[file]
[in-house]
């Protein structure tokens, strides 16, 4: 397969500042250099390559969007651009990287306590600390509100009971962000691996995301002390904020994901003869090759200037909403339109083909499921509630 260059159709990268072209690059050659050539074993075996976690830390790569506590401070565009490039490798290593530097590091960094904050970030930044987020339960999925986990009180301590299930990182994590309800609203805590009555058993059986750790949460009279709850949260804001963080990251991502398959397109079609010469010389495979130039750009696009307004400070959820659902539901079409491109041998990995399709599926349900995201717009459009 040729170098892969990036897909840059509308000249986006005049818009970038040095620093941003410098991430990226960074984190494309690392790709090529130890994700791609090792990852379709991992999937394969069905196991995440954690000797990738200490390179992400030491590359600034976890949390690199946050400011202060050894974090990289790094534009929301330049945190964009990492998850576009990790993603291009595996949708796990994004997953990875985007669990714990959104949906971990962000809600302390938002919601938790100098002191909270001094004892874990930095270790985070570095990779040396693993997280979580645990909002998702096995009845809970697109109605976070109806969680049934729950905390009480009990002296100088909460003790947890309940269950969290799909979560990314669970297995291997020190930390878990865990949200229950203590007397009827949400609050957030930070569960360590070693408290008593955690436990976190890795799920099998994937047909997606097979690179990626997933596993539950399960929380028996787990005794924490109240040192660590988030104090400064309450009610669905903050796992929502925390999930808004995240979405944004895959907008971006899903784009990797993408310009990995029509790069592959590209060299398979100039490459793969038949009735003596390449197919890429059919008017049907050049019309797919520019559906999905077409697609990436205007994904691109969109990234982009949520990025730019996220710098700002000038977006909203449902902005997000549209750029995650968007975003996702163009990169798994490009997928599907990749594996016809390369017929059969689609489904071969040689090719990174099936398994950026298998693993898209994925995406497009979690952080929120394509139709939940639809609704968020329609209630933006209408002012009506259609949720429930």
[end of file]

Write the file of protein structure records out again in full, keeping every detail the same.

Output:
[in-house]
């Protein structure tokens, strides 16, 4: 397969500042250099390559969007651009990287306590600390509100009971962000691996995301002390904020994901003869090759200037909403339109083909499921509630 260059159709990268072209690059050659050539074993075996976690830390790569506590401070565009490039490798290593530097590091960094904050970030930044987020339960999925986990009180301590299930990182994590309800609203805590009555058993059986750790949460009279709850949260804001963080990251991502398959397109079609010469010389495979130039750009696009307004400070959820659902539901079409491109041998990995399709599926349900995201717009459009 040729170098892969990036897909840059509308000249986006005049818009970038040095620093941003410098991430990226960074984190494309690392790709090529130890994700791609090792990852379709991992999937394969069905196991995440954690000797990738200490390179992400030491590359600034976890949390690199946050400011202060050894974090990289790094534009929301330049945190964009990492998850576009990790993603291009595996949708796990994004997953990875985007669990714990959104949906971990962000809600302390938002919601938790100098002191909270001094004892874990930095270790985070570095990779040396693993997280979580645990909002998702096995009845809970697109109605976070109806969680049934729950905390009480009990002296100088909460003790947890309940269950969290799909979560990314669970297995291997020190930390878990865990949200229950203590007397009827949400609050957030930070569960360590070693408290008593955690436990976190890795799920099998994937047909997606097979690179990626997933596993539950399960929380028996787990005794924490109240040192660590988030104090400064309450009610669905903050796992929502925390999930808004995240979405944004895959907008971006899903784009990797993408310009990995029509790069592959590209060299398979100039490459793969038949009735003596390449197919890429059919008017049907050049019309797919520019559906999905077409697609990436205007994904691109969109990234982009949520990025730019996220710098700002000038977006909203449902902005997000549209750029995650968007975003996702163009990169798994490009997928599907990749594996016809390369017929059969689609489904071969040689090719990174099936398994950026298998693993898209994925995406497009979690952080929120394509139709939940639809609704968020329609209630933006209408002012009506259609949720429930």